An earthquake that may have been a magnitude 9 hits the Portuguese capital of Lisbon; as many as 100,000 people die from the quake and the ensuing tsunami and fires.
Candide is published.
Voltaire returns to Paris to see the performance of his latest play, Irene. He is received as a hero. He dies on May 30.
Because of his rejection of the Catholic church, Voltaire’s friends hurriedly have him buried far from Paris before the church can announce that he is not to be given a Christian burial.
The French Revolutionary National Assembly has Voltaire’s body brought back to Paris for a triumphant re-burial in the Pantheon. Perhaps one million people attended the procession of his body through Paris.
Unit 1 The Epic of Gilgamesh
The first known human story is that of Gilgamesh, king of Uruk. Images of artifacts from ancient Iraq mix with beautiful illustrations, dance, and costume to tell of the relations between gods and mortals, the search for friendship, love, and immortality. Featured cast members include Assyriologist Ben Foster, comic book illustrator Jim Starlin, and poet and playwright Yusef Komunyakaa.
Unit 2 My Name Is Red
Both an historical novel and a graphic murder mystery set among the miniaturists of the Ottoman court. With its focus on Istambul, a major crossroads of the world, it tells of the artistic/cultural contest between Europe and the East. Cast members include the book's Nobel-prize winning author, Orhan Pamuk, and its English translator, Erdağ Göknar.
Unit 3 The Odyssey
Odysseus must travel the known and unknown world before he can return home to his beloved island kingdom of Ithaca. What does this ancient story say to readers today? In this program, Odysseus's story is given ancient and modern historical and philosophical context, and illustrated with centuries of art. Featured are theater director Mary Zimmerman, actor-director Tim Blake-Nelson, and psychologist/author Jonathan Shay.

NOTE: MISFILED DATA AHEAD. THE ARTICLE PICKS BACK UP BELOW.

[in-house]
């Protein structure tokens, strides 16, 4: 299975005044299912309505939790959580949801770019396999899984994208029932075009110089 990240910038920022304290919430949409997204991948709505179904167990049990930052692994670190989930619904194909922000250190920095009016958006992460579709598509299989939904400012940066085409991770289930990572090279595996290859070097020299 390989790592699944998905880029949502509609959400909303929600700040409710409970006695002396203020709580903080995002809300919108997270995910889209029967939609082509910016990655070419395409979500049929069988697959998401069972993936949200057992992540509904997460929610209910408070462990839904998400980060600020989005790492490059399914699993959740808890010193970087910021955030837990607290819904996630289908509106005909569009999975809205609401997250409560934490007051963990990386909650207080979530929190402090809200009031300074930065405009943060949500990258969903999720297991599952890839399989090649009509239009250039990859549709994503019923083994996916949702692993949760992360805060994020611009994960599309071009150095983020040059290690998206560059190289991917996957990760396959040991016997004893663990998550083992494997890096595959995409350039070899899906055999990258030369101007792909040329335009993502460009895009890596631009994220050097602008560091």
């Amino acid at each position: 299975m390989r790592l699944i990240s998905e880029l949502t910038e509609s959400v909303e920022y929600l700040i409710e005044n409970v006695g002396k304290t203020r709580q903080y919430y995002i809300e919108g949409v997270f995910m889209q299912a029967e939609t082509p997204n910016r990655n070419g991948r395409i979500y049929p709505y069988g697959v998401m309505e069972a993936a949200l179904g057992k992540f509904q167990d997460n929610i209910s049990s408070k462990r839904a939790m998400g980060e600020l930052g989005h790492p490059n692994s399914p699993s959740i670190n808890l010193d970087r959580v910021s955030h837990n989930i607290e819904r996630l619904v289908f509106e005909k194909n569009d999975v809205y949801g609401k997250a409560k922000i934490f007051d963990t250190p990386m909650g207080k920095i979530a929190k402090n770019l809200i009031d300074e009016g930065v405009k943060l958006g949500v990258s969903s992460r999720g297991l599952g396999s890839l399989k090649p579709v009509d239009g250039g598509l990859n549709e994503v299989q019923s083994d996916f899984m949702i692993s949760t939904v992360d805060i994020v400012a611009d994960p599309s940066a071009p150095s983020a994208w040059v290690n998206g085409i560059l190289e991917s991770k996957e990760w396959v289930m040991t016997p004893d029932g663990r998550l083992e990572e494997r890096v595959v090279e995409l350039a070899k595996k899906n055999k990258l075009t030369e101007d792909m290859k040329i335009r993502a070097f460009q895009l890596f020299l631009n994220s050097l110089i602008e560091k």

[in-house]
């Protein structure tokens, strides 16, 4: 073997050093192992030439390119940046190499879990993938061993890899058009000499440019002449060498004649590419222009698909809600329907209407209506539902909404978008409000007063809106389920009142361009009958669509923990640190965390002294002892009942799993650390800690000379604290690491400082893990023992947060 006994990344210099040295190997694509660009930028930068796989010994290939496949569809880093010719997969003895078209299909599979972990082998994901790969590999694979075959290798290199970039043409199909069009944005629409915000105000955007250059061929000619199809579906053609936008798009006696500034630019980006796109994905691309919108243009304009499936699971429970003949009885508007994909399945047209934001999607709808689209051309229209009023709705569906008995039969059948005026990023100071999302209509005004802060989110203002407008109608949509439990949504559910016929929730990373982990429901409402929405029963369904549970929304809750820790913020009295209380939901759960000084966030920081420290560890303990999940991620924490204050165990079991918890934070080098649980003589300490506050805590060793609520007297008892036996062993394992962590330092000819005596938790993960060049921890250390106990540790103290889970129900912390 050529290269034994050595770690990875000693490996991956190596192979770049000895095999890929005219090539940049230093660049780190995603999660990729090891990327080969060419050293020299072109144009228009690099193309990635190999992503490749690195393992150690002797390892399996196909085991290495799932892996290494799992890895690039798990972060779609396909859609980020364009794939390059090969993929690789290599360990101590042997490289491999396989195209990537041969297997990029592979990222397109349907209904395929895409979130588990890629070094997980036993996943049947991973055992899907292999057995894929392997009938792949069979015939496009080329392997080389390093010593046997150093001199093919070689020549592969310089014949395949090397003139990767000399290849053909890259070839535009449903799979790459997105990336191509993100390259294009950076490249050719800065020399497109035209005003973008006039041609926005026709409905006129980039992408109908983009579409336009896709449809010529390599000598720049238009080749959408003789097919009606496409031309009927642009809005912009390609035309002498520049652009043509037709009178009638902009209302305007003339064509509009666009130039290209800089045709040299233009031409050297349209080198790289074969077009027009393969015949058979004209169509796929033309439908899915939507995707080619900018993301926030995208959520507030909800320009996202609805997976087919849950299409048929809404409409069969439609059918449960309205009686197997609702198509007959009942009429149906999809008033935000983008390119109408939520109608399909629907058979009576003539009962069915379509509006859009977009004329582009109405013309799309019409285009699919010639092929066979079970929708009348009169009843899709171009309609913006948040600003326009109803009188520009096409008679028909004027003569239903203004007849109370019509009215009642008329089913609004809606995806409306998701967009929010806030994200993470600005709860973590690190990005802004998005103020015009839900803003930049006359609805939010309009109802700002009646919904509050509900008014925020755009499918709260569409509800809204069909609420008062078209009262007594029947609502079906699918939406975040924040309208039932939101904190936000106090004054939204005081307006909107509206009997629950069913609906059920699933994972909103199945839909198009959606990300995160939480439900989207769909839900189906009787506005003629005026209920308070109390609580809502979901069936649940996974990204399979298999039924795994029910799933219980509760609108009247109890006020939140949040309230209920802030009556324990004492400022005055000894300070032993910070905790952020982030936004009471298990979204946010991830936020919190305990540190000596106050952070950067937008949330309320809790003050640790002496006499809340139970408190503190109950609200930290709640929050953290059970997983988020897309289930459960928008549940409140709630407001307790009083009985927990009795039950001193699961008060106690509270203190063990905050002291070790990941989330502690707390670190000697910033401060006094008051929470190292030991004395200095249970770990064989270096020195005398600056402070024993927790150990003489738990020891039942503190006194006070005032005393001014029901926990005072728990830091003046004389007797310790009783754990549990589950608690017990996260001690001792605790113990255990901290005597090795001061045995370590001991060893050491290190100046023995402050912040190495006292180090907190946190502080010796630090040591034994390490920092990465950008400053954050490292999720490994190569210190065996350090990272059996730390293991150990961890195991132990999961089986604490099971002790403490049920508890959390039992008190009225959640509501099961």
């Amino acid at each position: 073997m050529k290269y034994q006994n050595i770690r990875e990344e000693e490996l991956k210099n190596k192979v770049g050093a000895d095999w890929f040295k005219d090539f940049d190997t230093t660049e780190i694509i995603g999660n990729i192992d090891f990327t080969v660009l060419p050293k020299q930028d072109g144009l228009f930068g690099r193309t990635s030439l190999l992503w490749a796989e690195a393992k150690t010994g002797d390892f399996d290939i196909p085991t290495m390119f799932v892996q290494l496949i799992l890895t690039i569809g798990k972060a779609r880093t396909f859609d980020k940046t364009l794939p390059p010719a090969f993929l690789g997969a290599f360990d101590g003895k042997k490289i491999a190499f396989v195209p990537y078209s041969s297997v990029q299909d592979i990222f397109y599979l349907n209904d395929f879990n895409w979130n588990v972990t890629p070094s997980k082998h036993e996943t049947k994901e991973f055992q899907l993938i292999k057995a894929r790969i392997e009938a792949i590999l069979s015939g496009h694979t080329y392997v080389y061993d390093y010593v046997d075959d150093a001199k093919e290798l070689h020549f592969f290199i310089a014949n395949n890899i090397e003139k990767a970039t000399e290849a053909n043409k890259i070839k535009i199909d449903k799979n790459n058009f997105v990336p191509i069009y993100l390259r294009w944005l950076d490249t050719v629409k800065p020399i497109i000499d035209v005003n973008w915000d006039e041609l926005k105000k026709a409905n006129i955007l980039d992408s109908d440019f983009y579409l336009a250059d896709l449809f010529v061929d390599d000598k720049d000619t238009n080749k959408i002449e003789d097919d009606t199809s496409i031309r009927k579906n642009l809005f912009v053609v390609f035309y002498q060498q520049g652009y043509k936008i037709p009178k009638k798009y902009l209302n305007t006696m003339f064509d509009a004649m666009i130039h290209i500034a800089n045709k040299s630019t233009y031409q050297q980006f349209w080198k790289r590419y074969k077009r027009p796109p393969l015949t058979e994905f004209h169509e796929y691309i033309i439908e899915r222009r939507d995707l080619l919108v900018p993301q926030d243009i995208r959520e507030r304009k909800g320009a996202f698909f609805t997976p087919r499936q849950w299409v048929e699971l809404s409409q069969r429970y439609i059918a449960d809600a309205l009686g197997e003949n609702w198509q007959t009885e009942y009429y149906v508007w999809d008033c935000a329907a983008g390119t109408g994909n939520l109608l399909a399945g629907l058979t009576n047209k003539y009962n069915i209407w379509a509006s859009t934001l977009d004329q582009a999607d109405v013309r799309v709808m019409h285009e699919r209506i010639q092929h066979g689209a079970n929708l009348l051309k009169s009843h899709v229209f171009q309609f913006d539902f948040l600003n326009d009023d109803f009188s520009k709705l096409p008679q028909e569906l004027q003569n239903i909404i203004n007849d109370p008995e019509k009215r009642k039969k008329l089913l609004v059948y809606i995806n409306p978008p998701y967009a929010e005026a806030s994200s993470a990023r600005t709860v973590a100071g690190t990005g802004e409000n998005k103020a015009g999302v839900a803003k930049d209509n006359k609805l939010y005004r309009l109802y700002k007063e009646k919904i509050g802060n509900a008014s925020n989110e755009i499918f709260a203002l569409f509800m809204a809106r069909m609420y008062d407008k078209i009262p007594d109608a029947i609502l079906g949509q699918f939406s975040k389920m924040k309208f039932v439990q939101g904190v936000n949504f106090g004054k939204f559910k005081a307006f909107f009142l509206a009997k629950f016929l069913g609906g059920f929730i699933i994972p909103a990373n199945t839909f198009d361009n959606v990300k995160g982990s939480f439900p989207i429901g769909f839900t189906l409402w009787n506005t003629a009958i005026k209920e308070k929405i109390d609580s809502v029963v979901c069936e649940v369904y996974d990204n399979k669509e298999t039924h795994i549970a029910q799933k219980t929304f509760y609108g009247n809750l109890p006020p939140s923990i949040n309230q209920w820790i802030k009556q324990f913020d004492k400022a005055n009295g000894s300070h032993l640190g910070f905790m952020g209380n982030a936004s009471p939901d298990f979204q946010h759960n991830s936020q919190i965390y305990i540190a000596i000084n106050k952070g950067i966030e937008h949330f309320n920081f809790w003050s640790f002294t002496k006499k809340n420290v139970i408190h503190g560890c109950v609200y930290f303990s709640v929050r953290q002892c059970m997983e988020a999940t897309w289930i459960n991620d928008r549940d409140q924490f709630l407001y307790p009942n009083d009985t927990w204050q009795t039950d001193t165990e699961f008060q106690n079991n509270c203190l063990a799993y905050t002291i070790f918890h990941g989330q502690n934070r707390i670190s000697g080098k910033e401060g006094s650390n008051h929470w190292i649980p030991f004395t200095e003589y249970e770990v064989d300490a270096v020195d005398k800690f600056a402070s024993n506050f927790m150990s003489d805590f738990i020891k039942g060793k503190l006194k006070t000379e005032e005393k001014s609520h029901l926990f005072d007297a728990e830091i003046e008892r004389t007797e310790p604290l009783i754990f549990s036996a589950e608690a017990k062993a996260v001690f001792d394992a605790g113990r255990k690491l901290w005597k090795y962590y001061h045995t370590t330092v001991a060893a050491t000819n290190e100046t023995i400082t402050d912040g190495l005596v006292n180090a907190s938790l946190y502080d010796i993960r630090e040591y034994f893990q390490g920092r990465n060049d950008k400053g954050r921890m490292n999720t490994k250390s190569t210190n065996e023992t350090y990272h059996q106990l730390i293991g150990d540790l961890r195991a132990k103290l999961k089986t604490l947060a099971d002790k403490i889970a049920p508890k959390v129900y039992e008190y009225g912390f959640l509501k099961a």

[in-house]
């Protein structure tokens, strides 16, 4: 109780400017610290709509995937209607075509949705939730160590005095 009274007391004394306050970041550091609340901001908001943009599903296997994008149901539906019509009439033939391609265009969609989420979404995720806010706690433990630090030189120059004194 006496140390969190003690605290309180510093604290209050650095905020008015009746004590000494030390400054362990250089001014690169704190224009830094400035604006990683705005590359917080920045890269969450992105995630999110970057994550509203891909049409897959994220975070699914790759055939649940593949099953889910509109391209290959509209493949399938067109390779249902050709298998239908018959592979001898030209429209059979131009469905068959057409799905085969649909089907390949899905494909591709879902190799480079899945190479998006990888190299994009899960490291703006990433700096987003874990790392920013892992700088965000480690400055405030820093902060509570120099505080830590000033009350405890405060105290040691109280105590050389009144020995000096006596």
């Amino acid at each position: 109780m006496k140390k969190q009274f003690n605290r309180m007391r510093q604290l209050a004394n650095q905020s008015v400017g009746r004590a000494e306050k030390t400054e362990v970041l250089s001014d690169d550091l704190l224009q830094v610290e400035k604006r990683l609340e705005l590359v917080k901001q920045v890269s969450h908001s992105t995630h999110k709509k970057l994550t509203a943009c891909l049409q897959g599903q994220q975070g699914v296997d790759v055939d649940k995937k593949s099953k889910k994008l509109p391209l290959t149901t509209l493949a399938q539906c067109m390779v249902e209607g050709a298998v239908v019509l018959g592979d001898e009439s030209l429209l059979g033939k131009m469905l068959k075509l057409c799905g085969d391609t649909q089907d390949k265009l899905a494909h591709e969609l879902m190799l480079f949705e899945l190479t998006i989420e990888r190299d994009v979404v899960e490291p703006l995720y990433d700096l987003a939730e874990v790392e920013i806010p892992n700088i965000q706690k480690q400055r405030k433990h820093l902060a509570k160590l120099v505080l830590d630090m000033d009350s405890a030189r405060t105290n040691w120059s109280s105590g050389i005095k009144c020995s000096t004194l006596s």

Unit 4 The Bacchae
The city of Thebes is torn apart by the conflicting demands of reason and religion, as the disguised god Dionysus returns to his home town demanding to be worshipped. Opposing him is the young king Pentheus, who is doomed to suffer the ultimate punishment for his disbelief. Featured speakers include world-renowned playwright/author Wole Soyinka, actor Alan Cumming, and Daniel Mendelsohn of Bard College.
Unit 5 The Bhagavad Gita
This epic tale of the warrior-prince Arjuna confronting a life-or-death dilemma during civil war presents a unique and powerful philosophy of duty, discipline, and serving a higher purpose. Beautiful illustrations connect the story with its rich history and culture. Featured speakers include Sheldon Pollock, Professor of Sanskrit Studies and acclaimed composer Philip Glass.
Unit 6 The Tale of Genji
This portrait of court life in medieval Japan follows the life and exploits of the great Genji. Written by Murasaki Shikibu, a lady of the Japanese court, it provides an insider's view of Japanese court life, the official and behind the screen. Art, clothing, music from the time of the novel illustrate the obserations of authors Jane Smiley and Chiori Miyagawa, among others.
Unit 7 Journey to the West